Sever?s disease is a condition that occurs in children during the growth spurt of adolescence, typically between the ages of 8 and 13 for girls and 10 and 15 for boys. It is often painful but can be
treated early with good results. Sever?s disease occurs when the growth plate in the heel begins to swell. Sever?s disease often occurs during the same period in a child?s growth as Osgood-Schlatter
Severs disease is caused by repetitive excessive force to the growing area of the heel bone, causing injury to this area. The calf muscles (soleus and gastrocnemius) are attached by the Achilles
tendon to the calcaneus (heel bone). They exert a huge force during running , jumping and landing. In children, there is a growing area in the heel bone called the apophysis and is made of relatively
weak cartilage. If there is excessive force at this relatively weak point damage occurs. This excess force can be caused by a number of factors. During the adolescent growth spurt the bones grow very
quickly. The muscles do not grow out at the same rate as the bone grows and so can become very tight. The calf muscles generate huge forces when they are used to run, jump and land. This force is
transmitted to the calcaneal apophysis (growth area). The gastrocnemius muscle spans both the ankle and knee joint. Tightness of this or any other muscles of the lower limb (hamstring or quadriceps)
cause extra force at the growing (weak) area. In active children, who undertake a lot of exercise, the repetitive high force causes damage. If your child has poor biomechanics due to poor lower limb
alignment (often caused by flat feet), the muscles of the lower limb have to work excessively hard and this can cause increased force at the tibial tubercle.
Signs and symptoms of Sever?s disease include heel pain can be in one or both heels, and it can come and go over time. Many children walk or run with a limp, they may walk on their toes to avoid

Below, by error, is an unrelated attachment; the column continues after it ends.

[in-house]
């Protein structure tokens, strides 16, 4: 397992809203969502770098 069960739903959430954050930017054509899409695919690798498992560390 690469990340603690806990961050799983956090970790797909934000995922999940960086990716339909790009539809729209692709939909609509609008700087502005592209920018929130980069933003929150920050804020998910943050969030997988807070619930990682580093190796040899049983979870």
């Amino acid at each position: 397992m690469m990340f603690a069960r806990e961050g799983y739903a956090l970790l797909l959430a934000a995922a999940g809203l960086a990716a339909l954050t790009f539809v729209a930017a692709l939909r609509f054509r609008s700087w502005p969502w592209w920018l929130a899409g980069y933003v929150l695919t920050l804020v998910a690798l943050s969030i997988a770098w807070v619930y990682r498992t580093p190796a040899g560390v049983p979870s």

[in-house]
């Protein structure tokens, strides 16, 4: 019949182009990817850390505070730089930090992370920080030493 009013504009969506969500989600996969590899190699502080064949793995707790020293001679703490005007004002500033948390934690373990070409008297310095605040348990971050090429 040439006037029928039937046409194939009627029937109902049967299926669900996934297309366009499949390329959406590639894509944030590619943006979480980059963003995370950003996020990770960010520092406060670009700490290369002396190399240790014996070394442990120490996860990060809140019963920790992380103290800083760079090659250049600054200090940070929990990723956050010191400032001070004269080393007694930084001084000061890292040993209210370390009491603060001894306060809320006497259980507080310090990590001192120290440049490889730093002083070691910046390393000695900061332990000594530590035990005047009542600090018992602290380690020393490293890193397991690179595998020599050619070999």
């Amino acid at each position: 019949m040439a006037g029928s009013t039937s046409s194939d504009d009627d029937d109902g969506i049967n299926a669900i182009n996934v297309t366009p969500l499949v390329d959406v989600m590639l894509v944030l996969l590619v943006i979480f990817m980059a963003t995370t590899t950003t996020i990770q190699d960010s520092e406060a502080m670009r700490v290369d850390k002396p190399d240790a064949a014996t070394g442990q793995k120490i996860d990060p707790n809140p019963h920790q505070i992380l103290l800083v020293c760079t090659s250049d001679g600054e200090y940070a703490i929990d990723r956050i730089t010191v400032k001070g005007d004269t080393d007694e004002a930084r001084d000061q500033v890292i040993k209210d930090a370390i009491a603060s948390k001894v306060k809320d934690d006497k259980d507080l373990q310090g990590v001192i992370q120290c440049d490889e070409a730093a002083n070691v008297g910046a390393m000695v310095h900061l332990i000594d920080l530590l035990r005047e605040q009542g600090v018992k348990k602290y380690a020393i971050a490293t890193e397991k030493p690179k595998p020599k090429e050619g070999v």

pressure on their heels. Heel pain may increase with running or jumping, wearing stiff, hard shoes (ex. soccer cleats, flip-flops) or walking barefoot. The pain may begin after increasing physical
activity, such as trying a new sport or starting a new sports season.
Sever disease is most often diagnosed clinically, and radiographic evaluation is believed to be unnecessary by many physicians, but if a diagnosis of calcaneal apophysitis is made without obtaining
radiographs, a lesion requiring more aggressive treatment could be missed. Foot radiographs are usually normal and the radiologic identification of calcaneal apophysitis without the absence of
clinical information was not reliable.
Non Surgical Treatment
Depending on the underlying cause, treatment can include. Arch supports (foot orthoses) to correctly support the feet. Proper taping of the foot and heel. Rest from activities. Icing at the end of
the day. A night splint worn at night. Flexibility exercises and strengthening. Ultrasound therapy. Anti-inflammatory drugs.
The surgeon may select one or more of the following options to treat calcaneal apophysitis. Reduce activity. The child needs to reduce or stop any activity that causes pain. Support the heel.
Temporary shoe inserts or custom orthotic devices may provide support for the heel. Medications. Nonsteroidal anti-inflammatory drugs (NSAIDs), such as ibuprofen, help reduce the pain and
inflammation. Physical therapy. Stretching or physical therapy modalities are sometimes used to promote healing of the inflamed issue. Immobilization. In some severe cases of pediatric heel pain, a
cast may be used to promote healing while keeping the foot and ankle totally immobile. Often heel pain in children returns after it has been treated because the heel bone is still growing. Recurrence
of heel pain may be a sign of calcaneal apophysitis, or it may indicate a different problem. If your child has a repeat bout of heel pain, be sure to make an appointment with your foot and ankle